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Army V Navy – 2012


Army 48 pts — Navy 9

At Twickenham on 28 April the Army beat the Navy 48 pts—9 to retain the BABCOCK Trophy and be crowned 2012 Inter Service Champions. The Army Reds came together in waves—the sort that swamped the Navy. Wave upon wave broke on the Blue defence as the Army steadily accrued 48 points to provide a fitting climax to what must, ever, be the Reds’ most successful season.

Yes—it rained but the tempo of the Army attacks remained undiminished for 80 minutes. The Navy put up an early fight but frequently it too was literal. Attempts at fisticuffs were utterly counterproductive against this Army pack. It was a futile strategy and only fatigue, an alert referee and the boot of Ceri Cummings forced a change of heart.

Despite the persistent rain the Army ran the ball oblivious to the idea that it might be slippery. The first phase aim was individual and collective subjugation of the Navy forwards and then, and only then, to free the backs for a measure of self expression. The first scrum provided early evidence that the Navy needed a couple of Babcock tugs to bring them back on station. From that point it was one-way traffic.The Army line out was also masterful. Skipper Darrell Ball mentally and physically ruled the skies and Dave Bates, again having his best game in an Army shirt, allowed the changes to be rung.

With three tries Semesa Rokoduguni was the star of the show –as it was meant to be!

In ‘Roko’ and Sam Speight, on the opposite wing, the Army had Premiership class strike power –a flexible combination of strength and elusive speed. Roko pranced and surged whilst Speight’s control of speed and twist in close contact had the Blues’ defence in all sorts of ‘inside outs’. He will remember his first try at Twickenham. Missed tackles by the Navy were not so much sloppy as a reflection of the team dynamics of the Army attacks. Between the attacking forces of the backs and forwards Tom Chennell and Fiji international Jack Prasad were cannily matched.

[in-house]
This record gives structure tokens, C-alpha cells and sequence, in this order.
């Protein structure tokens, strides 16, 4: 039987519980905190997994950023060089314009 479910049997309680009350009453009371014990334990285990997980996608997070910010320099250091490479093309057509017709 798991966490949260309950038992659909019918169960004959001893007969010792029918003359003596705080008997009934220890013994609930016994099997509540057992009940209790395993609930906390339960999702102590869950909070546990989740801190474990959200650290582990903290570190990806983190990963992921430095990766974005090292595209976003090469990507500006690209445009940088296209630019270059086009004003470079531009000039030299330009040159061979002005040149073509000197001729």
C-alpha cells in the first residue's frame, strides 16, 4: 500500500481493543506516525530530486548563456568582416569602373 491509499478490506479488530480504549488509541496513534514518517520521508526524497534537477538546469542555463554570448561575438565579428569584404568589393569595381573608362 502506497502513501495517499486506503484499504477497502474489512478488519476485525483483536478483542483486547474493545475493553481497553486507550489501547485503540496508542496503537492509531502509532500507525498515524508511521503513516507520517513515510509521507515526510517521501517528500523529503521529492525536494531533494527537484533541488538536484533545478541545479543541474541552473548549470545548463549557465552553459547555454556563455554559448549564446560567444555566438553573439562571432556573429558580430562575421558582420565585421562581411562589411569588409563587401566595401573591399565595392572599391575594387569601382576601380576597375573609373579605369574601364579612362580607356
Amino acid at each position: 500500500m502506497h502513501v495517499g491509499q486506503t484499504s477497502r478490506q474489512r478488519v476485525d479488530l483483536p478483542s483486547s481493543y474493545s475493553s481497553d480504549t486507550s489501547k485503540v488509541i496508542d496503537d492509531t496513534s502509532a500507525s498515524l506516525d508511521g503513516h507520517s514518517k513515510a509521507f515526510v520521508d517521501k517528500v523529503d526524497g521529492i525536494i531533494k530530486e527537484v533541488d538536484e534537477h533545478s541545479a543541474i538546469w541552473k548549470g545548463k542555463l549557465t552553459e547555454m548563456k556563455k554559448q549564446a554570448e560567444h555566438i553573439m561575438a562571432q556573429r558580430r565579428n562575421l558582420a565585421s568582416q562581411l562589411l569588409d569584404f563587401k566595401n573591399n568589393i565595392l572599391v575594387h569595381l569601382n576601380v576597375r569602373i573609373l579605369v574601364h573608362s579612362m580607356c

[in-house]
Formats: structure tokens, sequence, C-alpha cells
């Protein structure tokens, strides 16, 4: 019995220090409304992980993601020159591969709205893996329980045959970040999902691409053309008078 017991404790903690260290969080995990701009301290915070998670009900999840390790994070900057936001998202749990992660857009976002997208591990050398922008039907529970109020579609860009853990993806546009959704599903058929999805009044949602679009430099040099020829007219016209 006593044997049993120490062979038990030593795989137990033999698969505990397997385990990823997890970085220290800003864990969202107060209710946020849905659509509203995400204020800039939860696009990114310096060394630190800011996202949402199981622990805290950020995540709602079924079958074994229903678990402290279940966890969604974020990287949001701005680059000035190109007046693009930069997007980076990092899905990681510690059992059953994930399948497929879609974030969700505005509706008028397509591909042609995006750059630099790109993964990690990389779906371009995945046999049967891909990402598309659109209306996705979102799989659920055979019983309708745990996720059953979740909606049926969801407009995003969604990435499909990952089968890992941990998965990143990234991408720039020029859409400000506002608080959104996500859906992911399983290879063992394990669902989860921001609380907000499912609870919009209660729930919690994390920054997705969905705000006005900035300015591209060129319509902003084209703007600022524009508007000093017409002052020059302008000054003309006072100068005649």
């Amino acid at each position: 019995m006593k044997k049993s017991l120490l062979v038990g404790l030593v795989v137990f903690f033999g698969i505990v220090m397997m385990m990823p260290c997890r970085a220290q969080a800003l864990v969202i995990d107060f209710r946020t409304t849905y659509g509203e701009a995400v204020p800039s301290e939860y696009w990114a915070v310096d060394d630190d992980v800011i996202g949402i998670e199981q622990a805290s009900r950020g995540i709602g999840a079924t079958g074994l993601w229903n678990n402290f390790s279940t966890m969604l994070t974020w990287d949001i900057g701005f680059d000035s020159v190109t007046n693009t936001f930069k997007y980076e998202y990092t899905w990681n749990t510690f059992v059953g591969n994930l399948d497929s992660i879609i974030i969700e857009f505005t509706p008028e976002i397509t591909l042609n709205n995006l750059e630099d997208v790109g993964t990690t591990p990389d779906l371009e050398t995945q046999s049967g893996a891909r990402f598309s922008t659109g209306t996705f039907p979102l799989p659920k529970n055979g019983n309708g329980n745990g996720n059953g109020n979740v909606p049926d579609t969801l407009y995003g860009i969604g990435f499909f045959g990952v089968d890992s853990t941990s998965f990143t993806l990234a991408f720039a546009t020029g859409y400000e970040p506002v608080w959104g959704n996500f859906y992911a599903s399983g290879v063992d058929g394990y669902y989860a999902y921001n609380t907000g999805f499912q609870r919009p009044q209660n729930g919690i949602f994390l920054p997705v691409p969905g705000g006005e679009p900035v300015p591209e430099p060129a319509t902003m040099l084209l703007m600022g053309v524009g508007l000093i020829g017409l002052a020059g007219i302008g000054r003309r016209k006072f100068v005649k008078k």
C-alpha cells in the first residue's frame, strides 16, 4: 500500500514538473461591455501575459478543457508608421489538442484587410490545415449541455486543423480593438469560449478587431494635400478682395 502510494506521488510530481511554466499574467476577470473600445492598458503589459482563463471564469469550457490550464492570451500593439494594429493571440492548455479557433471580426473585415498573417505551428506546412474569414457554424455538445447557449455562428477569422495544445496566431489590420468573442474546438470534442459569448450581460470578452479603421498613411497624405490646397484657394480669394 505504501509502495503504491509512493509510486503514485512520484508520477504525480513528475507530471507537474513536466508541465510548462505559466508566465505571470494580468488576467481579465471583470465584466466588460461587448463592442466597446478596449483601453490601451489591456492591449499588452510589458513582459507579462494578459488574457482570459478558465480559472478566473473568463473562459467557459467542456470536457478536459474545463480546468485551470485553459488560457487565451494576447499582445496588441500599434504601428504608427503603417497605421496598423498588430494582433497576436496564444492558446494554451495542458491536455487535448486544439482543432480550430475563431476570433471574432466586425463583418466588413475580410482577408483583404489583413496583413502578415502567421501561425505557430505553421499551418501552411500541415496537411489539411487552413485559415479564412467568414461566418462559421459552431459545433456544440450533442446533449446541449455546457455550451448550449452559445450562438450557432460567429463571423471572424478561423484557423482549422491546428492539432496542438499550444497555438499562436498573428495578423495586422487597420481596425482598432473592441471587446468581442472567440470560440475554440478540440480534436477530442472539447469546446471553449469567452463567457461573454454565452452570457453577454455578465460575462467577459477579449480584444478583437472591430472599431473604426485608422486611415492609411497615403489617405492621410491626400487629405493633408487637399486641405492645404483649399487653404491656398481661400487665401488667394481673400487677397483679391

Chennell with an uncomplicated service provided space for the mercurial Prasad to weave patterns through the Blues defence. He is the catalyst for team attack and a focus for the Army support which arrived by the bus load. Mark Lee at No7, playing his final game for the Army, led the back row into the thick of the recycling action and he will be missed.

Darrell Ball grabbed a try as did Dave Duffus who most frequently comes off the bench to make the difference. Cummings kicked eighteen points whilst Navy skipper Dave Pascoe replied with three penalties for the Navy.

The Navy were unfortunate to meet the best Army team in terms of ability and preparation seen since the days of national service—beyond which the memory has more collapsed than faded ! Scrum half Dave Pascoe was brave and rallied his troops against the odds. Marsh Cormack, a large and highly effective lock made his presence felt and it is difficult to understand why Ian Cooper warmed the bench at kick off.

He is good with the ball and eats up ground. For the Army individuals who came of age over the season, including Auckland, sealed their corporate identity at Twickenham. This Reds team certainly has further to go.

Coach Andy Sanger said he was proud of the way the players ignored the conditions and hunted down the try line. “I know the players would have preferred dry conditions to play a quicker game, and in real terms, continuity was difficult. Our forwards and backs mastered the difficulties and there are good points that came out of this match which are in the cupboard for next season”.

Semesa Rokoduguni was awarded the BABCOCK Man of the Match trophy.

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